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  • Notes from the Federal Palace

Facebook, Twitter and Co. at the FDFA


The advance of social media has not escaped the federal administration. The FDFA deploys social media where expedient in line with its information strategy. The internet nevertheless remains the most important electronic information channel.

The Federal Council and federal administration have an information mandate under the federal constitution. They are obliged to inform the public comprehensively and in good time about their activities, foster relations with the public and keep informed of “the opinions and concerns expressed in public debate”. At the same time, social networks are becoming increasingly important due to the development of e-government, especially in the field of e-voting. If one day the entire information and decision-making process were to work electronically for the voting and electoral system, the casting of votes would only be a click away from a “like” on Facebook.

It is a logical step to also use social networks for information although the federal administration is under no obligation to do so. All departments can freely decide how and where to use social media. Guidelines only exist with regard to corporate design so that the channels are easily recognisable as part of Swiss government. The Federal Council itself sends tweets to the Swiss people via the Federal Council spokesperson. Federal Councillor Eveline Widmer-Schlumpf has her own Facebook page and Federal Councillors Alain Berset and Johann Schneider-Ammann are Twitter users, as are the Federal Department of Defence, Civil Protection and Sport (DDPS), the Federal Department of the Environment, Transport, Energy and Communications (DETEC) and various federal offices.

Social media at the FDFA

The FDFA is also taking account of these new, changed communication requirements and is taking its information mandate via the additional medium of social networks very seriously. It sees the new means of communication as an opportunity but without overlooking the risks (keywords: data protection, personal rights, own dynamics).

The FDFA has drawn up a strategy to foster direct dialogue with citizens via the social networks. The strategy also seeks to reduce the risks given that social networks are not sender-to-recipient communication in the conventional sense as recipients can also become senders. They enable messages to be distributed worldwide in the blink of an eye.

The FDFA uses social media where it is expedient. It is primarily used by the representations abroad (embassies, consulate generals and cooperation offices) but also by the Consular Directorate with its travel advice, Presence Switzerland, the Swiss Humanitarian Aid Unit (HA/SHA), Switzerland at the UN and at the OSCE, and the post-2015 agenda. In this way they raise the profile of their own work and convey a comprehensive and authentic image of Switzerland and its foreign policy. The representations abroad and the organisational units are unrestricted in their choice of network. They nevertheless bear responsibility for the content and quality assurance of their channels.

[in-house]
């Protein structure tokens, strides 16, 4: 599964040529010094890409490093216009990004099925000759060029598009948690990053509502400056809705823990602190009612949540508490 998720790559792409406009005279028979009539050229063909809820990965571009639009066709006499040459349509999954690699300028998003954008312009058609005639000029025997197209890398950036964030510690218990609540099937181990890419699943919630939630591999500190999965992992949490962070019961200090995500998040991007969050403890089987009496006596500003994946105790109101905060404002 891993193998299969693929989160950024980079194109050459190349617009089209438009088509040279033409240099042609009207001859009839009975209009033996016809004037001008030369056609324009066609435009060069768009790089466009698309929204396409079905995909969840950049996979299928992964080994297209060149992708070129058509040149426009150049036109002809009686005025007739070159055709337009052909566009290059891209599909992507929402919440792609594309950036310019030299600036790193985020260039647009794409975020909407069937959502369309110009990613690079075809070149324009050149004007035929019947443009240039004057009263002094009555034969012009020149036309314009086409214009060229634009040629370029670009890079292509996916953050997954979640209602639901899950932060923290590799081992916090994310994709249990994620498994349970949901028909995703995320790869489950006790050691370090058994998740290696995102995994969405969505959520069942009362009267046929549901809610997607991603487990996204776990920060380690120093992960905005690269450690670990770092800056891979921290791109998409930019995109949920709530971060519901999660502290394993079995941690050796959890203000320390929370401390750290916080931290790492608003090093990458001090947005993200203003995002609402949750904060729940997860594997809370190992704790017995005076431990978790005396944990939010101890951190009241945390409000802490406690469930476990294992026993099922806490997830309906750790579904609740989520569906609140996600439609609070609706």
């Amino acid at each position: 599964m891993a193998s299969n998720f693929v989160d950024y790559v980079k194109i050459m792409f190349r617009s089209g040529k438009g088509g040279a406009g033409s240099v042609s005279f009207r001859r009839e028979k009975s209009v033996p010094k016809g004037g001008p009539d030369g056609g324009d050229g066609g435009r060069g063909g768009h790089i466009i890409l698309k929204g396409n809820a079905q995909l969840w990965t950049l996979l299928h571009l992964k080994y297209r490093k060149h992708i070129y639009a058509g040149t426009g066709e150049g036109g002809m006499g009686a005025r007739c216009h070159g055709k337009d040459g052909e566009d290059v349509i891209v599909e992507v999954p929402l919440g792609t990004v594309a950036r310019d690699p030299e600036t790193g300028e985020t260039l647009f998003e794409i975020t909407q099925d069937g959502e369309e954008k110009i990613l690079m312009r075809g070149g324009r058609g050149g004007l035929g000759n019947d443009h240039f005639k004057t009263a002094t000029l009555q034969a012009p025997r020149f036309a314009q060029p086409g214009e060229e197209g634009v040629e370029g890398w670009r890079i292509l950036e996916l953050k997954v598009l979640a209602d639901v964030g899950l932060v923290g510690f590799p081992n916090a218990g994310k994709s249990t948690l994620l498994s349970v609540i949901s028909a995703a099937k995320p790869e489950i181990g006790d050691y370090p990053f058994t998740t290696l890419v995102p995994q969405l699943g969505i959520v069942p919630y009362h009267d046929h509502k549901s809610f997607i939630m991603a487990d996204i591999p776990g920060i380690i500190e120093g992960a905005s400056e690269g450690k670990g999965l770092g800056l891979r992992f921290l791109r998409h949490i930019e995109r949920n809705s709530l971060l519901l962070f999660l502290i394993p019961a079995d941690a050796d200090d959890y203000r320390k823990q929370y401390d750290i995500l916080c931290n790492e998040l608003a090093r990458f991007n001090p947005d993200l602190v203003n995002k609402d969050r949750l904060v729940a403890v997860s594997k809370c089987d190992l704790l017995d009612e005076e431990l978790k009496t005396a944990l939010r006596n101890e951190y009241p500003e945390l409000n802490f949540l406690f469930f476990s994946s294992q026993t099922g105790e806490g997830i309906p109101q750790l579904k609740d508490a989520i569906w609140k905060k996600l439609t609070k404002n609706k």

Overall, the FDFA today has around 80 of its own pages on social networks worldwide. The most widely used media are Facebook and Twitter, followed by YouTube and Instagram. All of the FDFA’s social network pages can be found at

Which version of “Swiss Review” do you read?

The “Swiss Review” you have received is effectively an anniversary issue. The first electronic version of the information magazine published by OSA for the Swiss Abroad was published exactly five years ago. The e-paper today has 170,000 recipients worldwide, while 230,000 copies of the printed version are produced.

With each copy weighing 72 grams, that totals around 100 tonnes of paper a year. In addition, 2,760,000 metallic staples and packaging material are also required, while postal dispatch worldwide can take up to three weeks. The electronic version reaches you much more quickly and obviously also in a less expensive and more eco-friendly way.

If you currently subscribe to the printed version we therefore recommend that you change your “delivery preference” from the paper to the online version at . You will also be making a contribution towards protecting the environment.

Of course, we hope you continue to enjoy reading “Swiss Review”.

Social media refers to web-based applications or platforms that enable people to exchange information, photos, videos, opinions and experiences with other people electronically. However, they are not simply another form of internet but instead follow their own logic. They require a new form of communication on their own channels and have great mobilisation potential. These sites are being used increasingly frequently worldwide. More and more people – and not just youngsters or IT-savvy target groups – are spending increasing amounts of time on social networks. The importance of social networks is also growing because the opinion-forming process is also increasingly shifting from the traditional media (newspapers, radio and television) to free, interactive platforms. Facebook, Twitter and co. are not just used privately but also professionally by media specialists and decision-makers in the fields of politics, business and culture. They can play a key role in regions with restricted media freedom.